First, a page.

Article

European Journal of Clinical Microbiology & Infectious Diseases

, 27:89

First online:

Population-based laboratory surveillance for Serratia species isolates in a large Canadian health region

  • K. B. LauplandAffiliated withDepartment of Medicine, University of Calgary and Calgary Health RegionDepartment of Pathology and Laboratory Medicine, University of Calgary and Calgary Health RegionDepartment of Community Health Sciences, University of CalgaryCentre for Anti-Microbial Resistance, University of Calgary, Calgary Health Region, and Calgary Laboratory ServicesFoothills Medical Centre Email author 
  • , M. D. ParkinsAffiliated withDepartment of Medicine, University of Calgary and Calgary Health Region
  • , D. B. GregsonAffiliated withDepartment of Medicine, University of Calgary and Calgary Health RegionDepartment of Pathology and Laboratory Medicine, University of Calgary and Calgary Health RegionDivision of Microbiology, Calgary Laboratory Services
  • , D. L. ChurchAffiliated withDepartment of Medicine, University of Calgary and Calgary Health RegionDepartment of Pathology and Laboratory Medicine, University of Calgary and Calgary Health RegionDivision of Microbiology, Calgary Laboratory Services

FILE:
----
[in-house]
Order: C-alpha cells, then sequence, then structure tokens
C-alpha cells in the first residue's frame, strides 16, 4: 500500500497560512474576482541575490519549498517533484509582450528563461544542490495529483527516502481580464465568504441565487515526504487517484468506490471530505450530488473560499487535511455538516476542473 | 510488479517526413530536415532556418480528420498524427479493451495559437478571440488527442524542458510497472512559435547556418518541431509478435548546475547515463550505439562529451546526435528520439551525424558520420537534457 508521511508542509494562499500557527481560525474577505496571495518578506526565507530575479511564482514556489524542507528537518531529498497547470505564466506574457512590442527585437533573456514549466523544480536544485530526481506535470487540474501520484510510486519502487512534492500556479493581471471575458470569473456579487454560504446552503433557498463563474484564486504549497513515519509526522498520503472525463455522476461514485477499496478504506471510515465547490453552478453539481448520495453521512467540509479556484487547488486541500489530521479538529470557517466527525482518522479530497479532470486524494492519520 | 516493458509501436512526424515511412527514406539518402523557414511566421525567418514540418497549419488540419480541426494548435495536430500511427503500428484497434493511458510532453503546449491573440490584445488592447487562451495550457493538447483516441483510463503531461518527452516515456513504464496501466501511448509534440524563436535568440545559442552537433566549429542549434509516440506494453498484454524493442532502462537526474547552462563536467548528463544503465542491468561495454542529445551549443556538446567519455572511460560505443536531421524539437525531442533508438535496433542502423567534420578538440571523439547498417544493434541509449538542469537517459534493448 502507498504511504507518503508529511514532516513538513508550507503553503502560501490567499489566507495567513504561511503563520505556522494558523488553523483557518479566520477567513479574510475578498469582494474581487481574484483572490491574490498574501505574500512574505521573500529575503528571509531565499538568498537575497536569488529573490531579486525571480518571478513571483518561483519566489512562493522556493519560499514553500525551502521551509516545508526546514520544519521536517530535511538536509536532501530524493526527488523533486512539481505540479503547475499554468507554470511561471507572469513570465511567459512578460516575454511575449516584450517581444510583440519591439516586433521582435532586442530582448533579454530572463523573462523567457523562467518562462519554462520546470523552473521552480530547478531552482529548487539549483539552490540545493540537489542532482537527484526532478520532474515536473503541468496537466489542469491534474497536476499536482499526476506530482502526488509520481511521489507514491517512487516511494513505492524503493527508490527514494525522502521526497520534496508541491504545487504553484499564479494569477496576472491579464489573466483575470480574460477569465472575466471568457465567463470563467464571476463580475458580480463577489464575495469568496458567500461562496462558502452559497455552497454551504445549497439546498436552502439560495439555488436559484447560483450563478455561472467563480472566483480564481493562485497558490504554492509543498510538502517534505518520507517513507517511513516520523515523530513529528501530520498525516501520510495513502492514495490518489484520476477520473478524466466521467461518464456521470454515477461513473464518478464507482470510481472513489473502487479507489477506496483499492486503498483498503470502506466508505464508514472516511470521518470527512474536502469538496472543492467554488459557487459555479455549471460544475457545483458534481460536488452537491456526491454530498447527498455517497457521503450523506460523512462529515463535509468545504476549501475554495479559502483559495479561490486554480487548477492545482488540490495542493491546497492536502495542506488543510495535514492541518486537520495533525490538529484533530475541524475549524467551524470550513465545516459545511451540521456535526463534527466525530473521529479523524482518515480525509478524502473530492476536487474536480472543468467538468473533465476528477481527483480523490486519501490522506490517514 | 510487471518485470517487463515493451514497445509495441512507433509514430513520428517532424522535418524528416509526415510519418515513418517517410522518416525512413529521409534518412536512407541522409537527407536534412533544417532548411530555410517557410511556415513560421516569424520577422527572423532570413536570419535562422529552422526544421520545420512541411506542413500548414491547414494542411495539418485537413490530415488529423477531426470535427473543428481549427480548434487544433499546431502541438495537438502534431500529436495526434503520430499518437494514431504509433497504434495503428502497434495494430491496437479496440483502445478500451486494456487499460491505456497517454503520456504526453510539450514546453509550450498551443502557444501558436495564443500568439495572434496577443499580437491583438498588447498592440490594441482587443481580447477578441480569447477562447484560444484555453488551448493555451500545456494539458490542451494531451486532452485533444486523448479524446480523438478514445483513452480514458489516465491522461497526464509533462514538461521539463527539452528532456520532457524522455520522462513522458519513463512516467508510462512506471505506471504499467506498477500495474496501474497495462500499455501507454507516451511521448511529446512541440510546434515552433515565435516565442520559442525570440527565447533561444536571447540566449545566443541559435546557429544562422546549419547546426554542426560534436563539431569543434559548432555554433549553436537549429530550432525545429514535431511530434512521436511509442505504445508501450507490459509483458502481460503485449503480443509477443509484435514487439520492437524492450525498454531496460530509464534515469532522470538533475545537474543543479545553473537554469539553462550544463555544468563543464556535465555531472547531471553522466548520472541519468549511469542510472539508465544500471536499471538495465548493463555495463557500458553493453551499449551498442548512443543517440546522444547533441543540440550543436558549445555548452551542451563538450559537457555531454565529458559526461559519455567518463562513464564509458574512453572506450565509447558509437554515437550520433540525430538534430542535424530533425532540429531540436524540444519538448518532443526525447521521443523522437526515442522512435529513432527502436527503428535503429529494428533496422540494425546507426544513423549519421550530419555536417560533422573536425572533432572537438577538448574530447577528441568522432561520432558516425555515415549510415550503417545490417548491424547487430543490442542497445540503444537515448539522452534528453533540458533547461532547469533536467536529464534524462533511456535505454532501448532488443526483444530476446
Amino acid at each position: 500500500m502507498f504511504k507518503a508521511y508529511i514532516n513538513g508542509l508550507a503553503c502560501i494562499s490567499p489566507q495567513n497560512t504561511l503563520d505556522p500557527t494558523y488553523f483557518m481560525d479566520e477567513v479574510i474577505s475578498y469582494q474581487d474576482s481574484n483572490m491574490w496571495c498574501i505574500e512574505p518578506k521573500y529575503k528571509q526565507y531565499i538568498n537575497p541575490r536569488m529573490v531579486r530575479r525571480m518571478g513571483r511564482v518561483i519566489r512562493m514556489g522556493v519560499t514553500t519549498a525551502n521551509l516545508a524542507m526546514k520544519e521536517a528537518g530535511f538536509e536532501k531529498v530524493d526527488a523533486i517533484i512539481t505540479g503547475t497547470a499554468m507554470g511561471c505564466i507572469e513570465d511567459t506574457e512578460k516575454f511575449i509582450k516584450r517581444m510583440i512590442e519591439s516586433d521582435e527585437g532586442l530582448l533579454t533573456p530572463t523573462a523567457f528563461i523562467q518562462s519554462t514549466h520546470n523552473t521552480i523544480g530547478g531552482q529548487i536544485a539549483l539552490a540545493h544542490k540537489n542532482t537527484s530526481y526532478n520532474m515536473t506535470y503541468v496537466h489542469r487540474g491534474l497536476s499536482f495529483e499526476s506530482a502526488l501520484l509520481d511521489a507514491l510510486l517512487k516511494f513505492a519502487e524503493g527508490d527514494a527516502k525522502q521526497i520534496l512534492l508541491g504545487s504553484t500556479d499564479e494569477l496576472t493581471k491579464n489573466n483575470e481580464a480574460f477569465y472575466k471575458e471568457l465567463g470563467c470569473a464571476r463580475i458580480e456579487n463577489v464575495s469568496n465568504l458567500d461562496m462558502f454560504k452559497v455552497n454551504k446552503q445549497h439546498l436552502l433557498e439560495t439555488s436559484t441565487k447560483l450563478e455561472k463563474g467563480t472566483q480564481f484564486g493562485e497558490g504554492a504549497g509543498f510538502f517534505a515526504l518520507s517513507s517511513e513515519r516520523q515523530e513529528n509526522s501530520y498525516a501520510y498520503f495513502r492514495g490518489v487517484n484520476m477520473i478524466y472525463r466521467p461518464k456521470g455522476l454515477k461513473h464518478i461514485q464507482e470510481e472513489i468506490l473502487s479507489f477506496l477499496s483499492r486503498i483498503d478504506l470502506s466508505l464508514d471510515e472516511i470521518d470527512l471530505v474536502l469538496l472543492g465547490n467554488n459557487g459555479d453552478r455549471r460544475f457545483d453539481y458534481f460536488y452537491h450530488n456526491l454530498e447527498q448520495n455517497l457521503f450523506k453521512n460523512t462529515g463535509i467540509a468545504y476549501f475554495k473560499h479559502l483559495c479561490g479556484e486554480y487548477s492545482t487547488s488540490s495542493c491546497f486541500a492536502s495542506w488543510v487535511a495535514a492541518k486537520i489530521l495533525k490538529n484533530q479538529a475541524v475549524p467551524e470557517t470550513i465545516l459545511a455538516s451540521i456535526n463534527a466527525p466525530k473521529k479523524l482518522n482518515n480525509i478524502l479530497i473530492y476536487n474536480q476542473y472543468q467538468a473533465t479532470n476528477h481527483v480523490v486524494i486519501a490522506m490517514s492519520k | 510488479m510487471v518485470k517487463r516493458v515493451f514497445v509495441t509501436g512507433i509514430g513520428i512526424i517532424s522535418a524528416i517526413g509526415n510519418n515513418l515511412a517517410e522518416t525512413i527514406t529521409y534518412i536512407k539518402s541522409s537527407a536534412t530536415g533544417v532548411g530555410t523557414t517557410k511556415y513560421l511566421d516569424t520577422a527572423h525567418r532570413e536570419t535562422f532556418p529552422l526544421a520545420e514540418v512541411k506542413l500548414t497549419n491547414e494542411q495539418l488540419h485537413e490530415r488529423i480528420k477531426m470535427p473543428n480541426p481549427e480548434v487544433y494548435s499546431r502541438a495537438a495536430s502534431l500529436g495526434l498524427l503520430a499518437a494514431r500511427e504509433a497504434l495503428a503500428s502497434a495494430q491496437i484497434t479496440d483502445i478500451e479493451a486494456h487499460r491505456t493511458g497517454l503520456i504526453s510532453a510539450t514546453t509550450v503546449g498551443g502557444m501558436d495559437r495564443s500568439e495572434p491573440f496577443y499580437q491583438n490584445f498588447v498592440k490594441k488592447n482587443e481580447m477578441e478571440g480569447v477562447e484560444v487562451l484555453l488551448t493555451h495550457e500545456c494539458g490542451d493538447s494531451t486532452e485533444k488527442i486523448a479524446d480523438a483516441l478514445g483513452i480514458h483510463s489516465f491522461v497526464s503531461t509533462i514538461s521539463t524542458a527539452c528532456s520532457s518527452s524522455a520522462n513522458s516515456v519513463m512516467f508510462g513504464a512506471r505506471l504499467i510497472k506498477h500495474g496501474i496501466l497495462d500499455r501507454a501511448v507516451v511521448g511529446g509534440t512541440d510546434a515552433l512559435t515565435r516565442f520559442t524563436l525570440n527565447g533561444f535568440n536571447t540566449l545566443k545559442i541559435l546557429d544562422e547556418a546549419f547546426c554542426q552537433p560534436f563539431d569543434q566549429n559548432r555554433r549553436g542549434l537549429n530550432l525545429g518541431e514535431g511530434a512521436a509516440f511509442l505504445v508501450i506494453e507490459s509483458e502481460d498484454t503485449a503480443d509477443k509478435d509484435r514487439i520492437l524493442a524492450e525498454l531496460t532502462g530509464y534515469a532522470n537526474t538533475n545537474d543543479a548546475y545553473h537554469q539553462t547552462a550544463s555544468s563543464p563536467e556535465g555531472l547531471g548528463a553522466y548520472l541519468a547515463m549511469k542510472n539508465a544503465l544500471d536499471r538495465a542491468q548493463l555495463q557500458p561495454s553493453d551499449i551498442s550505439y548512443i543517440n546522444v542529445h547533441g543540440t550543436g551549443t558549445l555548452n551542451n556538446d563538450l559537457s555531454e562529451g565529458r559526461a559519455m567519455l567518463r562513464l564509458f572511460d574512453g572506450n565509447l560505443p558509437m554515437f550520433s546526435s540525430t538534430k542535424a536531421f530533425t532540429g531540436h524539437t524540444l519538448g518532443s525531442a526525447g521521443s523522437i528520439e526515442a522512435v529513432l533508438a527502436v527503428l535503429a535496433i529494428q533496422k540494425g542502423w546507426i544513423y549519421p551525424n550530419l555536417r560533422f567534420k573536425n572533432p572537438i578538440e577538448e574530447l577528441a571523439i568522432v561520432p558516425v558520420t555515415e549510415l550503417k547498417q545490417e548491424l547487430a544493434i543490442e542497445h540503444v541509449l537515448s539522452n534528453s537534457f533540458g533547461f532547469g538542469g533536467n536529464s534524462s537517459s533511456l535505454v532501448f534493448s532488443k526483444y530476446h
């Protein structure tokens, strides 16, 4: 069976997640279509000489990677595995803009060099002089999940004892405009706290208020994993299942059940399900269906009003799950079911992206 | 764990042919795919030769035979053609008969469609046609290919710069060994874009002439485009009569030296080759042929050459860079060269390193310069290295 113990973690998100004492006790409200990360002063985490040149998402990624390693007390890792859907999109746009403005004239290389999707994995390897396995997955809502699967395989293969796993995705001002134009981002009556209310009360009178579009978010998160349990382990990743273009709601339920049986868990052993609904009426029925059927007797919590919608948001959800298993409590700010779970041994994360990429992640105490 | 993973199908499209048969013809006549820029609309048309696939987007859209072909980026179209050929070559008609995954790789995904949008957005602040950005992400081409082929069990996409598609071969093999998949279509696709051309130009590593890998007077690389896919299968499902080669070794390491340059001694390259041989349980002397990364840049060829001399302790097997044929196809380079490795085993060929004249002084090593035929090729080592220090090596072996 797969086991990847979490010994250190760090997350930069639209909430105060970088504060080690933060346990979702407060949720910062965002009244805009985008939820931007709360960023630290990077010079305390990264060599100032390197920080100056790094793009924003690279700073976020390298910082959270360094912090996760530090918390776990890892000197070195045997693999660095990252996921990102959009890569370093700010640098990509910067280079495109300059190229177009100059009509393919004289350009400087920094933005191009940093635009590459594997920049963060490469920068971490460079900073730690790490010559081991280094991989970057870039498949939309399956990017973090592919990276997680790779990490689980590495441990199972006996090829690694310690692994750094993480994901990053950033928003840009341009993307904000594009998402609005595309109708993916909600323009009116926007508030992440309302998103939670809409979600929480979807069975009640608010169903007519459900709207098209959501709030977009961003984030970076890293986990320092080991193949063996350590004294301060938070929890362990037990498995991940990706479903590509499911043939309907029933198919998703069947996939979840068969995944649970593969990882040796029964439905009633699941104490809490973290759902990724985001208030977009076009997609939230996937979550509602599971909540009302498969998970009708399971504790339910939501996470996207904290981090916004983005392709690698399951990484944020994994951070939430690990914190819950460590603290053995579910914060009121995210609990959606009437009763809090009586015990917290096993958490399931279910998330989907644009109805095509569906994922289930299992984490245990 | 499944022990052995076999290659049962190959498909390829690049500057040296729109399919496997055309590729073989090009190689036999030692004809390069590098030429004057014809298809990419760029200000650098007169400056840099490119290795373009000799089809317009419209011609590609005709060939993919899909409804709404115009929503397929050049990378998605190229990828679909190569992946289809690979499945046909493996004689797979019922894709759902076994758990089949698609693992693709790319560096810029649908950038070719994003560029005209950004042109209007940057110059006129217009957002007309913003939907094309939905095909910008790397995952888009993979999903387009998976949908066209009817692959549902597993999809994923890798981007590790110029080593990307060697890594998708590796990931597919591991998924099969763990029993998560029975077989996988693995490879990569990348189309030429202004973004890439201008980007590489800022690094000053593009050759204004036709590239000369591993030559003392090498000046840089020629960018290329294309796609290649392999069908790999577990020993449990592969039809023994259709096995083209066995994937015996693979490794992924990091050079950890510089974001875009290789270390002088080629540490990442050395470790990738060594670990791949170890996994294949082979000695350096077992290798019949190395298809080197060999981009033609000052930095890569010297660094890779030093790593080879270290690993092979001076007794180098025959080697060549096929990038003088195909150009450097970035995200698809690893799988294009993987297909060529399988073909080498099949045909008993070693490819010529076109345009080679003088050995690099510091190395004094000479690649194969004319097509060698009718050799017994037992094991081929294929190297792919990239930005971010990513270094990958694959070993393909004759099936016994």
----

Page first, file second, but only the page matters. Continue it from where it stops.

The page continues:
• , T. RossAffiliated withDivision of Microbiology, Calgary Laboratory ServicesCentre for Anti-Microbial Resistance, University of Calgary, Calgary Health Region, and Calgary Laboratory Services
  • , J. D. D. PitoutAffiliated withDepartment of Pathology and Laboratory Medicine, University of Calgary and Calgary Health RegionDepartment of Microbiology and Infectious Diseases, University of CalgaryDivision of Microbiology, Calgary Laboratory Services

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Abstract

A population-based laboratory surveillance was conducted during a six-year period to define the incidence, demographic risk factors for acquisition, and anti-microbial susceptibilities of Serratia species isolates. A total of 715 incident Serratia species isolates were identified for an annual incidence of 10.8 per 100,000 residents; bacteremic disease occurred in 0.9 per 100,000 residents annually. The incidence increased with advancing age and males were at the highest risk. Ninety-two percent of the isolates were Serratia marcescens, and the majority (65%) of incident Serratia species isolates were of community onset. Ninety-five percent of isolates were susceptible to ciprofloxacin, 98% to gentamicin, 98% to trimethoprim/sulfamethoxazole, and >99% to imipenem. No yearly increase in resistance was observed. Serratia species isolation is most commonly of community onset and older patients and males are at increased risk. Despite reports of increasing resistance among Serratia species, the incidence in our region remains at a low stable rate.